It’s no secret that Colorado legalized marijuana, when citizens passed Amendment 64 in November 2012. This allowed adults over 21 to grow three immature and three mature marijuana plants legally, and it’s no surprise that Colorado’s has benefitted from the positive economic impact that the cannabis industry has brought to the table. “I think tourism and tax revenue would be at the top, many jobs have been created because of the legalization,” said Scott Solary, general manager of Flower Power Botanicals.

While you might be familiar with cannabis, you might not be aware of the medical benefit some are receiving from the plant. According to some studies, it’s been known to help treat glaucoma. The disease which is known to put pressure on the eyeball and optic nerve, even potentially causing vision loss, when patients used medical marijuana they saw a decrease in symptoms. While it won’t reverse or cure the disease it can prevent pain and blindness temporarily.

One of the more well-known uses for medical marijuana is the reduction it has on epileptic seizures. Certain strains bind together with the brain cells that control relaxation and can stop the seizing altogether in some cases. Many patients have found it helpful, so much so that those who have severe seizures have even moved to states where they can get access to medical marijuana.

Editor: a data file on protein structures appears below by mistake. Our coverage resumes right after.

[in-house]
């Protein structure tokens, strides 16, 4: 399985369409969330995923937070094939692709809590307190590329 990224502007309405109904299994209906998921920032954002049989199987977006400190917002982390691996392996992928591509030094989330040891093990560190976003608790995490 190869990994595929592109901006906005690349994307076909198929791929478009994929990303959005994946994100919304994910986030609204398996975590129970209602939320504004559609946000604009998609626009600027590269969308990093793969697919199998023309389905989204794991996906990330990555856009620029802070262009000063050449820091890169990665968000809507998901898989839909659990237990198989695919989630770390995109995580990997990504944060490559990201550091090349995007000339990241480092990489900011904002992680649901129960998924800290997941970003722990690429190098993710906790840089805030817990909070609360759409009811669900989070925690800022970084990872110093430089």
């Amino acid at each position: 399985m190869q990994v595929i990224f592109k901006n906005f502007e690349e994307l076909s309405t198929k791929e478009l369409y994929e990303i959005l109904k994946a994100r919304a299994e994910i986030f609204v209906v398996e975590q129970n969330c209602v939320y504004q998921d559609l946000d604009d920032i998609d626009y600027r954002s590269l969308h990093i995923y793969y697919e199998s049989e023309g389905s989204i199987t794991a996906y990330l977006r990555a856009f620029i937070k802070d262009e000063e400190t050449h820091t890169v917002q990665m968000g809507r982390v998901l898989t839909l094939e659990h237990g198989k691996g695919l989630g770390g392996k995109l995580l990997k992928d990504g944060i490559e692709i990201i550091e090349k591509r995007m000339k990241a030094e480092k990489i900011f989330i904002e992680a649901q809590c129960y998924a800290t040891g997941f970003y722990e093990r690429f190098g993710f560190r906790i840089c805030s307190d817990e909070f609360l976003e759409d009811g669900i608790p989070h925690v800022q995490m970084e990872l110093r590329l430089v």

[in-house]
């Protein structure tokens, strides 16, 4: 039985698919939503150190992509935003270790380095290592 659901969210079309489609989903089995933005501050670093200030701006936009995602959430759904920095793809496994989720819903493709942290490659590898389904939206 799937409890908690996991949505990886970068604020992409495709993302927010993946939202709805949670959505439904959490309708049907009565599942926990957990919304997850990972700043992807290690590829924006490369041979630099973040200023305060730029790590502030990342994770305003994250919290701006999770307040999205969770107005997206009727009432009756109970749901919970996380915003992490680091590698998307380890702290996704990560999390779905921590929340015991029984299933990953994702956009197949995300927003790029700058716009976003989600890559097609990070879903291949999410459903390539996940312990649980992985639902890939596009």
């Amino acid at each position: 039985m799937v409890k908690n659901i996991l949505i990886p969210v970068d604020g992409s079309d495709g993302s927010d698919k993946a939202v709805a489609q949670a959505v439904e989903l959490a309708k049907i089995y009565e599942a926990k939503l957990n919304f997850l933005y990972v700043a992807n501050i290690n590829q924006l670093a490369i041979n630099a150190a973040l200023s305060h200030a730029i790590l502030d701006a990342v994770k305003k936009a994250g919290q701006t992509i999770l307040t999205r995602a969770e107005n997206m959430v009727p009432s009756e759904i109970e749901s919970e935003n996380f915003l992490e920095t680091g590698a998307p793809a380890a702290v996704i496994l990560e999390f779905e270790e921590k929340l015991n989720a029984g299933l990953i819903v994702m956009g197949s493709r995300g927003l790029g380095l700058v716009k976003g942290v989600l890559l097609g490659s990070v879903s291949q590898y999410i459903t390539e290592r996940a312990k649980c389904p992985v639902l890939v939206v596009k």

Dr. Sanjay Gupta, CNN’s chief medical correspondent was outspoken about his anti-medical marijuana view, but after he was involved in a special exploring the benefits of cannabis, he’s changed his mind completely. “I didn’t look far enough,” said Gupta. “I didn’t review papers from smaller labs in other countries doing some remarkable research, and I was too dismissive of legitimate patients whose symptoms improved on cannabis.”

It’s also known to ease tremors for patients with Parkinson’s disease. Those who have the disease suffer from chronic and progressive movement disorder, there is no cure and currently only temporary treatment options are available. According to researchers in Israel, patients who smoked marijuana saw a significant decrease in symptoms and even saw improvement with fine motor skills.

There you have it, while there are certain stigmas about marijuana it has actually proven to help those who suffer from glaucoma, epileptic seizures and Parkinson’s disease. While you can’t cure these diseases, research has proved that marijuana can be helpful and change their quality of life completely. Solary says, “Medical marijuana has given people an alternative to the more traditional pharmaceutical treatments of the past.”

Lena Ham – Reprinted from The Rocky Mountain Collegian, October 9, 2017

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